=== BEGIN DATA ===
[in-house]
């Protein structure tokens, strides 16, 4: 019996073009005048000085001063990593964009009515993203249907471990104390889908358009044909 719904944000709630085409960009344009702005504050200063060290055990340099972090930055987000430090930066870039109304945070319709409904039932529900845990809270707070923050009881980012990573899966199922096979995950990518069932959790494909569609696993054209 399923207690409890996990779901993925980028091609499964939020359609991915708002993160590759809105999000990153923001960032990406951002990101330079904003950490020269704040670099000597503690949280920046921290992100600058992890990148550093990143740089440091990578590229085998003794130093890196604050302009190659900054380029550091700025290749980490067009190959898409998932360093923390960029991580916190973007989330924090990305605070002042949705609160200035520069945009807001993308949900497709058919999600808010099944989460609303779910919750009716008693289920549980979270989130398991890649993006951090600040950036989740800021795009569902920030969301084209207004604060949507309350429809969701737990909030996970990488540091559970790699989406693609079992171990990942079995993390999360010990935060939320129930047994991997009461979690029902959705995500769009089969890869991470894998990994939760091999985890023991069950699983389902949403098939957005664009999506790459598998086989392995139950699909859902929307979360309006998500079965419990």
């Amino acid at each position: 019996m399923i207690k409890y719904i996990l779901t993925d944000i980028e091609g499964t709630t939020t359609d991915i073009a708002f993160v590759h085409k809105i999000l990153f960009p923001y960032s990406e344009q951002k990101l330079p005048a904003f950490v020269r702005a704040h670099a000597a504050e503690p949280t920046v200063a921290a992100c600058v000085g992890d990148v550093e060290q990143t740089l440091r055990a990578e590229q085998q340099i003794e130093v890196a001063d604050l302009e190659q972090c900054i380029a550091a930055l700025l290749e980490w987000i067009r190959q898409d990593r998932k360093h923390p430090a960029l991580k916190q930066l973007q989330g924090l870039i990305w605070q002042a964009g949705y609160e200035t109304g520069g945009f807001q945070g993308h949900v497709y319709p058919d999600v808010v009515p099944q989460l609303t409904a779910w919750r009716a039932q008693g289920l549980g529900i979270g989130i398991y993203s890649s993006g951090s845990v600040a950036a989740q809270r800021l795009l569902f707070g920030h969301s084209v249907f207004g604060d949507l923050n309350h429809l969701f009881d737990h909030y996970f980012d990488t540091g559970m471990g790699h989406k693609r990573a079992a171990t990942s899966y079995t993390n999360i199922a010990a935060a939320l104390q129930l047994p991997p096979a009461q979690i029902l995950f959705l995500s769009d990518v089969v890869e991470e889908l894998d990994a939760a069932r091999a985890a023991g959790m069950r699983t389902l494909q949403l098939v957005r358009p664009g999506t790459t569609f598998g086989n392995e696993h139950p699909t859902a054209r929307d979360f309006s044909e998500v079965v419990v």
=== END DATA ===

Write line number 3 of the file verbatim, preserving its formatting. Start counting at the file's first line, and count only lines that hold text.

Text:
């Amino acid at each position: 019996m399923i207690k409890y719904i996990l779901t993925d944000i980028e091609g499964t709630t939020t359609d991915i073009a708002f993160v590759h085409k809105i999000l990153f960009p923001y960032s990406e344009q951002k990101l330079p005048a904003f950490v020269r702005a704040h670099a000597a504050e503690p949280t920046v200063a921290a992100c600058v000085g992890d990148v550093e060290q990143t740089l440091r055990a990578e590229q085998q340099i003794e130093v890196a001063d604050l302009e190659q972090c900054i380029a550091a930055l700025l290749e980490w987000i067009r190959q898409d990593r998932k360093h923390p430090a960029l991580k916190q930066l973007q989330g924090l870039i990305w605070q002042a964009g949705y609160e200035t109304g520069g945009f807001q945070g993308h949900v497709y319709p058919d999600v808010v009515p099944q989460l609303t409904a779910w919750r009716a039932q008693g289920l549980g529900i979270g989130i398991y993203s890649s993006g951090s845990v600040a950036a989740q809270r800021l795009l569902f707070g920030h969301s084209v249907f207004g604060d949507l923050n309350h429809l969701f009881d737990h909030y996970f980012d990488t540091g559970m471990g790699h989406k693609r990573a079992a171990t990942s899966y079995t993390n999360i199922a010990a935060a939320l104390q129930l047994p991997p096979a009461q979690i029902l995950f959705l995500s769009d990518v089969v890869e991470e889908l894998d990994a939760a069932r091999a985890a023991g959790m069950r699983t389902l494909q949403l098939v957005r358009p664009g999506t790459t569609f598998g086989n392995e696993h139950p699909t859902a054209r929307d979360f309006s044909e998500v079965v419990v």